Law to Require DNA from Arrestees Will Solve and Prevent Crimes
CARLSBAD, N.M., April 17 /PRNewswire/ -- Several mothers of murdered children joined together in praising the efforts of US Attorney General Michael Mukasey in bringing forward a rule that will finally allow implementation of forensic DNA testing provisions enacted by Congress in late 2005. These families have each been active in advocating for arrestee laws in their own states. The federal law requires a DNA sample from anyone arrested under federal jurisdiction and for non-US citizens who face deportation. The group issued the following statement:
"We are not experts in public policy or genetic scientists. We are simply mothers whose children have been unfairly victimized by violent criminals. Families whose unspeakable journey has brought us to learn about the wonderful law enforcement tool of DNA and the unreasonable limits placed upon its use. We applaud the federal government in moving forward with these arrestee testing requirements -- not just because of our own experiences, but also with the hope of solving and more importantly preventing similar tragedies throughout the country. Moreover, the power of DNA benefits the entire criminal justice system -- it can exonerate the wrongly accused or convicted just as it identifies the true perpetrator.
"We believe that all Americans have a right to expect that our law enforcement will have access to the best tools available to correctly identify criminals, and what tool is better than DNA? For many victims, DNA is the ONLY evidence available to police in identifying suspects. Without it in many cases, justice would not be served. DNA can solve and prevent crime -- removing recidivist criminals from our streets. Arrestee and detainee testing will also mean that law enforcement can quickly focus on the right suspect, thereby saving investigatory resources for those crimes where DNA cannot play a role. And importantly, this law will also help to ensure against wrongful incarcerations of the truly innocent.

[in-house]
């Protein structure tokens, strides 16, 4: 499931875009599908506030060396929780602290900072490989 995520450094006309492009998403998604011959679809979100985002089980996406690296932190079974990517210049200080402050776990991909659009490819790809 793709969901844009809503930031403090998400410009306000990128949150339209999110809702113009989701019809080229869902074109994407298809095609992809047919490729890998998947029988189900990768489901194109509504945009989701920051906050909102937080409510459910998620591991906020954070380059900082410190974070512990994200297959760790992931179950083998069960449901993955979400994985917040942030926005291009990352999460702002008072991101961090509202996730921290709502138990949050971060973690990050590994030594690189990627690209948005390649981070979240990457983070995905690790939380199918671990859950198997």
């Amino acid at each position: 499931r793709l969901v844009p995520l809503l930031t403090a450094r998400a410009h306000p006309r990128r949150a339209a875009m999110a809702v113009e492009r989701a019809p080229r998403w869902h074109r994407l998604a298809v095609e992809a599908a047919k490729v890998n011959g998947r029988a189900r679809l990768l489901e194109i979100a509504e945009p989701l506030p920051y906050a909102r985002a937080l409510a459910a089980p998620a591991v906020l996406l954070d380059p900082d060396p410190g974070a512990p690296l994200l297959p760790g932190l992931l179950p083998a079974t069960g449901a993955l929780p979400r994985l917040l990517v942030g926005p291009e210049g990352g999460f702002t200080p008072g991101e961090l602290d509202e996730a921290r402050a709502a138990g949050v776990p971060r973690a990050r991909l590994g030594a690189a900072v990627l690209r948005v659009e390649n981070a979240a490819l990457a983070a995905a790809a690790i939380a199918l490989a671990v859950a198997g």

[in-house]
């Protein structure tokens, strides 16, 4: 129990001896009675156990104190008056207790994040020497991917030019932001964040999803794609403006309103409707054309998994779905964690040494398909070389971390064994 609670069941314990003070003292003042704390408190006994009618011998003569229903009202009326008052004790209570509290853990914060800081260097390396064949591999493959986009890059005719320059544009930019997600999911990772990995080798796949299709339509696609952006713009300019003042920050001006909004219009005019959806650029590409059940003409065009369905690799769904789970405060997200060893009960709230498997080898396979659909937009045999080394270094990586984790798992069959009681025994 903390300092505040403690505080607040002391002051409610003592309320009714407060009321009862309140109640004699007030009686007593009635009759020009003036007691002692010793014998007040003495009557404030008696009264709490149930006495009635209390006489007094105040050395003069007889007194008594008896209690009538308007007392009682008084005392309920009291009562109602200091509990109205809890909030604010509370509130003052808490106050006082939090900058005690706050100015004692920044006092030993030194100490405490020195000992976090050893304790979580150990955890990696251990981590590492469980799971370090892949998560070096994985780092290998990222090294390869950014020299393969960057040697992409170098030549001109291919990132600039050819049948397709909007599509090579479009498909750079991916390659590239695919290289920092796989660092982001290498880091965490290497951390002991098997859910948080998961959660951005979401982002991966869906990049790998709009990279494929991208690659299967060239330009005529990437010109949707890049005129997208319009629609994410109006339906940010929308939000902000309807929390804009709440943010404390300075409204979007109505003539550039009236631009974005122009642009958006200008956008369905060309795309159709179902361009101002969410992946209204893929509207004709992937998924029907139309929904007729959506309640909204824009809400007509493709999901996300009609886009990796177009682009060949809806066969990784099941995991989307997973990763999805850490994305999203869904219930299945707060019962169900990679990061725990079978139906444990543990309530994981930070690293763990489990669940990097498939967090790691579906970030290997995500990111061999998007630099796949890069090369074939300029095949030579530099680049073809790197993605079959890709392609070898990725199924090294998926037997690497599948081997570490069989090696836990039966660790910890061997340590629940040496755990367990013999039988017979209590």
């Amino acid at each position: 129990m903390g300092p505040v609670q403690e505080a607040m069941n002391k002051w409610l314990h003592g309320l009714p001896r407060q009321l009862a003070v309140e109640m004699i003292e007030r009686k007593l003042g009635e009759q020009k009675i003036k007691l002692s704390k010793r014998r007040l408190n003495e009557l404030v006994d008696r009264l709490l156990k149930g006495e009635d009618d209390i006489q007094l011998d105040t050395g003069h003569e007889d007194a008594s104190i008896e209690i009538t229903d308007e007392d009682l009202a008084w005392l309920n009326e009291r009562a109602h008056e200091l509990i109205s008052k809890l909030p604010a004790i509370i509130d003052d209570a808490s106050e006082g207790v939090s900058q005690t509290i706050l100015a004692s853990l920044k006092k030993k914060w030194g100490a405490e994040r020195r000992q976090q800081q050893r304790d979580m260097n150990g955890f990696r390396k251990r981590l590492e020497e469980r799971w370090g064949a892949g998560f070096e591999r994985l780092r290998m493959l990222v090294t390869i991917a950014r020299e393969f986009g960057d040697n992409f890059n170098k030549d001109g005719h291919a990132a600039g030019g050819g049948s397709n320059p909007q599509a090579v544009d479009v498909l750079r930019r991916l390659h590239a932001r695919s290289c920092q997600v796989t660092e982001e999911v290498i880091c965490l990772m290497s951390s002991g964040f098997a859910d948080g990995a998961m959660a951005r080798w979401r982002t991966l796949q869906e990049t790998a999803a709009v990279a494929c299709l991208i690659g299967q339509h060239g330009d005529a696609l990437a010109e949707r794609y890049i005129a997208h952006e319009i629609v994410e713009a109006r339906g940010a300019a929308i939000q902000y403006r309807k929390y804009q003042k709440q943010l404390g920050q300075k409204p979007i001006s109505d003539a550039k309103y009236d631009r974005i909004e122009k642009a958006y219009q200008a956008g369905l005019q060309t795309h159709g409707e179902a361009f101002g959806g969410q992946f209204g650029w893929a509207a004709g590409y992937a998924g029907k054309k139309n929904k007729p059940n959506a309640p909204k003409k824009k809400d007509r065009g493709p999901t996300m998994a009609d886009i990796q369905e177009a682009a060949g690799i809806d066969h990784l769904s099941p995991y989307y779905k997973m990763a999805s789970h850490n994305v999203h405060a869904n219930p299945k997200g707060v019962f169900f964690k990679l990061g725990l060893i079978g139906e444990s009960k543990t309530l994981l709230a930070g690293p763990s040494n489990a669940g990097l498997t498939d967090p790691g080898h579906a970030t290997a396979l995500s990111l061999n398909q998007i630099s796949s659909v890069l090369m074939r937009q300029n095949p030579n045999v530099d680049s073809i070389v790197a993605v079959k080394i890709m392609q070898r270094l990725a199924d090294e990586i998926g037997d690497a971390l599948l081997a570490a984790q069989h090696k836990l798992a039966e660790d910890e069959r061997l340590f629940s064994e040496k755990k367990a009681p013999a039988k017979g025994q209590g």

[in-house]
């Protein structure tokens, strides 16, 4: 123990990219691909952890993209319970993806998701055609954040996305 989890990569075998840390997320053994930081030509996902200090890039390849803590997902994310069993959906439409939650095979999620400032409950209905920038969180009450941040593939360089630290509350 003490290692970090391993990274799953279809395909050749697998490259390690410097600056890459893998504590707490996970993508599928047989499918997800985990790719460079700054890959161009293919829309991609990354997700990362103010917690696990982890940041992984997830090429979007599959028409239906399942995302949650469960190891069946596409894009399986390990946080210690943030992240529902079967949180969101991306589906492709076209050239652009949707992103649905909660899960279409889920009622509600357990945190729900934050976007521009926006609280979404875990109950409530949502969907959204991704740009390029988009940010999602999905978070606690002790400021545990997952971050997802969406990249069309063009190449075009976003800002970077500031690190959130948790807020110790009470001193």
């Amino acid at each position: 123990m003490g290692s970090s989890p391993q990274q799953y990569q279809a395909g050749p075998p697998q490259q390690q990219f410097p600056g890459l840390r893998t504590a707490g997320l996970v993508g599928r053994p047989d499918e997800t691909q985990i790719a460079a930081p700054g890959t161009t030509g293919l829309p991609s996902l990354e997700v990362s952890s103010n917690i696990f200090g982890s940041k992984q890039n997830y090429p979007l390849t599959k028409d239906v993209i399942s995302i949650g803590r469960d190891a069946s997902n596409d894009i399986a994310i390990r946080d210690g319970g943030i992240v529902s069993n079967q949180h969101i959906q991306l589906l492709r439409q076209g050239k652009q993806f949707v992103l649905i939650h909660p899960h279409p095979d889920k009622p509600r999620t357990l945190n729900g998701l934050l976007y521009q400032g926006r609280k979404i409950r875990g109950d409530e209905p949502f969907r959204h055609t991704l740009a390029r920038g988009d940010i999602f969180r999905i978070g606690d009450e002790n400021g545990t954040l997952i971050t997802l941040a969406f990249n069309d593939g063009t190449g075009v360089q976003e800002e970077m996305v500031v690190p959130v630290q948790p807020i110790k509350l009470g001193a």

"Opponents of this law argue that arrested persons are presumed innocent and many may not be convicted. They argue that it is not "fair" to treat these individuals -- individuals who are suspected of breaking the law -- like criminals. But by using this same reasoning, we should not be collecting fingerprints either. Or mugshots. In fact, if we truly respect the rights and privacy of persons accused or suspected of crimes, we will not even solicit their names or drivers licenses. We should just politely ask if they have committed or intend to commit any other crimes we should know about, and then take them at their word. In Virginia, where the state has required DNA for these felony arrestees since 2003, there were already 400 matches of unsolved crimes to arrestee samples as of the end of 2007. And not once, since 2003 or since 1990 when the state's DNA program began, has there ever been an instance or even allegation of misuse of this database.
"DNA is, in the end, truth. And innocent, law abiding citizens are not afraid of the truth.
"We applaud Congress and the Federal Government in moving our country
forward on this important public safety issue."
Joan Berry, Tennessee/Georgia
In memory of daughter Johnia Berry, who was murdered in 2004
Karen Foster, Alaska
In memory of daughter Bonnie Craig, who was raped and murdered in 1994
Jayann Sepich, New Mexico
In memory of daughter Katie Sepich, who was raped and murdered in 2003
|SOURCE Jayann Sepich|
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